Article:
Tuesday, March 06, 2007

Thyroid Cancer - You are done! Cured - NOT - Time for a 2nd opinion

On June 6, 2000 I went for my follow up appointment with my ENT post RAI. He took my vital signs and looked me over. He asked how I was doing and then told me that I was done. I looked at him oddly and said “Done, what do you mean?” He said, “You are done. You do not need to see me again.” I said “Never?”. He said “No, not unless you have problems.” I asked him who was going to watch me over the next few years. He told me that I did not need to be watched and that the RAI had taken care of the cancer. I got a very uneasy feeling. As I mentioned previously I had joined some e-mail groups that were formed by other thyroid cancer patients. I knew that I was not done. I knew that I would need to have my thyroid levels checked and that I needed to have my TSH suppressed to .1 or below. I had learned that someone would need to watch my thyroglobulin (Tg) levels to determine if there was active cancer. Experts stated that scanning was required at one year post RAI treatment to determine if the treatment was successful. I left the office knowing that I needed more than he could give and questioning my treatment and care to this point. Had we done the right things I wondered?

After a few days of thinking and reading I decided that I needed to seek the opinion of another doctor. By this point I had learned that Endocrinologists were the specialist of choice for thyroid cancer. I talked to my OB/GYN to get a referral to the local Thyroid Specialist. I called and scheduled an appointment with the local thyroid endocrinologist for July 19, 2000.

I contacted my ENT’s office and told them that I wanted copies of everything in my file. They did not want to give it to me which made me nervous. I told them I had a legal right to them. They told me it would take 24 hours. I arrived at the office the following day to pick up my records and they were not ready. The office manager told me that I could not have them. I told her I was not leaving until I had them in my hands. A few minutes later my doctor appeared in the waiting room physically shaking. He questioned why I wanted my records. I told him that I was not comfortable with his comment that I was done with my treatment. I told him that the research I had done on this type of cancer dictated that I be watched closely for 5 years after removal/treatment. I commented that many things should have been done. There were no antibodies checked, no thyroglobulin levels and no low iodine diet followed prior to RAI. I emphasized that I wanted to see someone who had experience with thyroid cancer and asked him why he had not referred me to someone who was experienced. He had no answer and disappeared to have his office manager prepare my records. Looking through the documents I felt like there were pages missing. I was to find out a few years later in 2005 when I requested records from the hospital that there were in fact documents regarding my treatment missing.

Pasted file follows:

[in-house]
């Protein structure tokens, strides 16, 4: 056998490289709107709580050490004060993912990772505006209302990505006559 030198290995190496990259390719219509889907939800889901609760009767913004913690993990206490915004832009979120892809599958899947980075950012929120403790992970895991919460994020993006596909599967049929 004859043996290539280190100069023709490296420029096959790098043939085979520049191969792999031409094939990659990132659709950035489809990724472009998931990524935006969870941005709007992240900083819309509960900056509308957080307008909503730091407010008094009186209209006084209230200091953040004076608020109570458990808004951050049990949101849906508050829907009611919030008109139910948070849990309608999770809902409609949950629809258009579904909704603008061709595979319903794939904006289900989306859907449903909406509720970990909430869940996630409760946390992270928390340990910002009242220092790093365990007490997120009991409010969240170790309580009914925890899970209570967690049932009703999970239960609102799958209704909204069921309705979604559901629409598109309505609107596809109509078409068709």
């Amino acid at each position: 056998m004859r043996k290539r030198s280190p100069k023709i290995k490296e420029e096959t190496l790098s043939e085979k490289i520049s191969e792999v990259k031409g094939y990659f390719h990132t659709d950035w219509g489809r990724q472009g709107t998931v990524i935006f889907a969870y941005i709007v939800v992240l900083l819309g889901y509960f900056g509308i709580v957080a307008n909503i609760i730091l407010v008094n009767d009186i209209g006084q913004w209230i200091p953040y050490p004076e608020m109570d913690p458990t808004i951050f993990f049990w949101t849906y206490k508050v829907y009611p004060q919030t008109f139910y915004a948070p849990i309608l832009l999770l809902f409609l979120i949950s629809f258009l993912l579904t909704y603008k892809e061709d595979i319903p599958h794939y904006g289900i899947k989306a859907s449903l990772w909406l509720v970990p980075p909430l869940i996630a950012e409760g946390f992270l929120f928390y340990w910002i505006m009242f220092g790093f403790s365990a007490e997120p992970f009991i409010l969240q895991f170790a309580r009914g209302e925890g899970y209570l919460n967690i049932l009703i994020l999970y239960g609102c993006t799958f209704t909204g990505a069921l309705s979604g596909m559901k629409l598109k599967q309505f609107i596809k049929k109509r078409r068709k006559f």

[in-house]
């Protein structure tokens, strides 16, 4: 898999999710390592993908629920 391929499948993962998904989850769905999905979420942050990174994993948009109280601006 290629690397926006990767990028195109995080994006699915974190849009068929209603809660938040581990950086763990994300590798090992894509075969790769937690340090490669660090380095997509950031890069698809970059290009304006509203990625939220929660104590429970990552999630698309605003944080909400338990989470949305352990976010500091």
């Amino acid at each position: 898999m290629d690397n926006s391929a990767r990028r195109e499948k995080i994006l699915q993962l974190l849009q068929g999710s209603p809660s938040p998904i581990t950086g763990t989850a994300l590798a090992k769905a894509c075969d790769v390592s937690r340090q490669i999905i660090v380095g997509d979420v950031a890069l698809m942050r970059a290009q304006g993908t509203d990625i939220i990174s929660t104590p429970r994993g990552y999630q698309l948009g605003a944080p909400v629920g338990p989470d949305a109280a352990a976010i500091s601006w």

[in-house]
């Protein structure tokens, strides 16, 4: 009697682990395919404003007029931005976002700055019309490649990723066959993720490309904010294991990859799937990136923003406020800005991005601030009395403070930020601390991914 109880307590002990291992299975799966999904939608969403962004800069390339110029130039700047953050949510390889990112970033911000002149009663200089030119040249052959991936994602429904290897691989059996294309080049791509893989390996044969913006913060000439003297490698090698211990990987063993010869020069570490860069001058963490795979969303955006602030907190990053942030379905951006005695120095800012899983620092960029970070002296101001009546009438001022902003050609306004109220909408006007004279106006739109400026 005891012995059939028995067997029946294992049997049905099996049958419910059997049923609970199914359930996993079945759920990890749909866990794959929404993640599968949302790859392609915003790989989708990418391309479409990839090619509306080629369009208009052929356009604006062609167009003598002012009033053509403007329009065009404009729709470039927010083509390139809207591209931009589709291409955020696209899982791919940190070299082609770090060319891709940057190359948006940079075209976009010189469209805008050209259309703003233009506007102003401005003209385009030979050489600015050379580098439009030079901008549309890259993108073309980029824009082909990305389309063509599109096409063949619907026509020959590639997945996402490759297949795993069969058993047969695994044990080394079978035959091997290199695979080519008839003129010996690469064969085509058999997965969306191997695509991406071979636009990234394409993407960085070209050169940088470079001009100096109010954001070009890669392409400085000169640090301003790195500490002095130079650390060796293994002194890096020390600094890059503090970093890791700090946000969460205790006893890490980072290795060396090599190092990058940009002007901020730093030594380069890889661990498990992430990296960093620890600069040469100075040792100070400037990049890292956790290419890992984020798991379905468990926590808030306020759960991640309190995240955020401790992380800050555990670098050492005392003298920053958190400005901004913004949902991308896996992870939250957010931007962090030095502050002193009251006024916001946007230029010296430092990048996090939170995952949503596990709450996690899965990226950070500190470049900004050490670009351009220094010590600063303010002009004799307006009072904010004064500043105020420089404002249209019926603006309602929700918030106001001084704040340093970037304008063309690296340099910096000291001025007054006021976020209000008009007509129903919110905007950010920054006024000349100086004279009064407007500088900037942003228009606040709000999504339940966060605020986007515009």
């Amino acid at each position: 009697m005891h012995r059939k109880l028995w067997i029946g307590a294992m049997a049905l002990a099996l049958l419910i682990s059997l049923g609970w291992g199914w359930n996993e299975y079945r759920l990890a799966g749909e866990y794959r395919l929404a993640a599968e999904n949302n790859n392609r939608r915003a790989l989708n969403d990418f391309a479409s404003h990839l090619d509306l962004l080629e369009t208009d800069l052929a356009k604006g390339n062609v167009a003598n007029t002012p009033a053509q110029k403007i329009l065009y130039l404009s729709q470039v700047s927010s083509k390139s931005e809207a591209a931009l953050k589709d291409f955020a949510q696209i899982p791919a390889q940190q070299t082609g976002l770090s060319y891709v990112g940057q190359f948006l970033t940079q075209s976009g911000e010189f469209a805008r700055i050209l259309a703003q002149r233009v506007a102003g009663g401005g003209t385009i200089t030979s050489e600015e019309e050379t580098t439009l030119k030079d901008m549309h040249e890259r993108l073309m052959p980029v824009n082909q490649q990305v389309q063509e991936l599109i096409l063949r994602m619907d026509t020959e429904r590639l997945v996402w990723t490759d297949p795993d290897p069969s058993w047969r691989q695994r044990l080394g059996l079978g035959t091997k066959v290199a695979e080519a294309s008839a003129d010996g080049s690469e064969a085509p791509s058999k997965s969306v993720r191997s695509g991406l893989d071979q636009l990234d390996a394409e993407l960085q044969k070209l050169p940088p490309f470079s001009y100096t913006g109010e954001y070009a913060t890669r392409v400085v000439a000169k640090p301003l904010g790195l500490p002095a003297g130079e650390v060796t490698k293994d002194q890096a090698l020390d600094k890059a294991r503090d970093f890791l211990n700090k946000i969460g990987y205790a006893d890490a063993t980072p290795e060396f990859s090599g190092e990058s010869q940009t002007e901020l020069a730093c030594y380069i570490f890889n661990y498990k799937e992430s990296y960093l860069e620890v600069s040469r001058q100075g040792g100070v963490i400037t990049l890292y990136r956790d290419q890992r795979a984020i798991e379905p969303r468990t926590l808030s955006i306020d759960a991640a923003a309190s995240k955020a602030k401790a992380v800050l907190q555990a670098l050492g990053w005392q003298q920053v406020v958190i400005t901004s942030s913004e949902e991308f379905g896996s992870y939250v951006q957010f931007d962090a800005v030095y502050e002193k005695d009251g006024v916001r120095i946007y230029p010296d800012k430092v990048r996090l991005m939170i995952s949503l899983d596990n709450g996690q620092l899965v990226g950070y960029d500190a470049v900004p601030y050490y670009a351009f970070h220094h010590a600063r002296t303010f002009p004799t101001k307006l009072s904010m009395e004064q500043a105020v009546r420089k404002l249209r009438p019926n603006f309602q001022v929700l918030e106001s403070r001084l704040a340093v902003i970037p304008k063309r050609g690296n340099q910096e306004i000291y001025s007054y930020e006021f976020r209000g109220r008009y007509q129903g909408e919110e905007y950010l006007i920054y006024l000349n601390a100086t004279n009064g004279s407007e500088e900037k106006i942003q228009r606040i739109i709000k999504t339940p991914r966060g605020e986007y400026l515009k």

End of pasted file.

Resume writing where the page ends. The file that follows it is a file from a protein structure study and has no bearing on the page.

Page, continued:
I had high hopes for my appointment with the endocrinologist. I felt a sense of relief that I would be seeing someone who was skilled in thyroid issues and more importantly had treated many patients with thyroid cancer.

I was nearing the end of June and a decision needed to be made about my job. My leave of absence was over on July 4th. My surgeries and tests were over for the most part but physically I was not well. I was tired and had substantial brain fog. The thought of getting up at 6 am or earlier to get on an airplane to fly to a client for 3 days was not appealing at all. I did not know how I would manage to be effective in my job. After discussing it with my husband we decided that I would resign from my job at the firm. It was somewhat hard for me to give up the only real career I had had. I really loved what I did but in my current condition there was no way I could handle the stress and pressure of the job. The managing partner told me that I was always welcome back when I regained my health and felt ready. So on July 3rd my resignation was tendered and accepted. A sense of relief fell over me that this decision was made.

I had been out of work for almost 8 mos at this point and my income had comprised 60% of our total household income. Thankfully, shortly before having my son I was given an inheritance from my grandmother who had died the previous year. We were able to pay off our house taking a large burden of over $1,200 per month out of our budget. We were also able to pay off both of our car loans giving us another $500 per month to pay for other necessities. Thankfully we were debt free after these items were paid off and helped relieve the financial stress that would have otherwise plagued us.